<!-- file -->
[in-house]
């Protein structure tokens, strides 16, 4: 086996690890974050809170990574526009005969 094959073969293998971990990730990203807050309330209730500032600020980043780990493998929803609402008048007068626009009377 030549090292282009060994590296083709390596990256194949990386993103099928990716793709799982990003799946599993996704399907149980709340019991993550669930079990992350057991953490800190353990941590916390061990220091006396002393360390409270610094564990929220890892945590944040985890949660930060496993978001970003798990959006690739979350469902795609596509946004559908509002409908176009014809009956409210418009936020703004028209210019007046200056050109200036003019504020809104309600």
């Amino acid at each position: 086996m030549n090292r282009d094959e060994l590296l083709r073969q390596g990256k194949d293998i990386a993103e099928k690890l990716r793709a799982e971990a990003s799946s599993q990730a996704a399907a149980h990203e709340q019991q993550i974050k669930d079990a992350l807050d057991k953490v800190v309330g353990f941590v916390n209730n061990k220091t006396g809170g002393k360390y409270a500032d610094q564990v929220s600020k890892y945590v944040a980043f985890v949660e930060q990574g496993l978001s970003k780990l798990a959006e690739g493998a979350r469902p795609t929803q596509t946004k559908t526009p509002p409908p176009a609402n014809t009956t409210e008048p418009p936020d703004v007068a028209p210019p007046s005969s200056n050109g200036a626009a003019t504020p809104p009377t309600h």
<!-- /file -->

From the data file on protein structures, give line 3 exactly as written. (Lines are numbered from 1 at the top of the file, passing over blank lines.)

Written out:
């Amino acid at each position: 086996m030549n090292r282009d094959e060994l590296l083709r073969q390596g990256k194949d293998i990386a993103e099928k690890l990716r793709a799982e971990a990003s799946s599993q990730a996704a399907a149980h990203e709340q019991q993550i974050k669930d079990a992350l807050d057991k953490v800190v309330g353990f941590v916390n209730n061990k220091t006396g809170g002393k360390y409270a500032d610094q564990v929220s600020k890892y945590v944040a980043f985890v949660e930060q990574g496993l978001s970003k780990l798990a959006e690739g493998a979350r469902p795609t929803q596509t946004k559908t526009p509002p409908p176009a609402n014809t009956t409210e008048p418009p936020d703004v007068a028209p210019p007046s005969s200056n050109g200036a626009a003019t504020p809104p009377t309600h």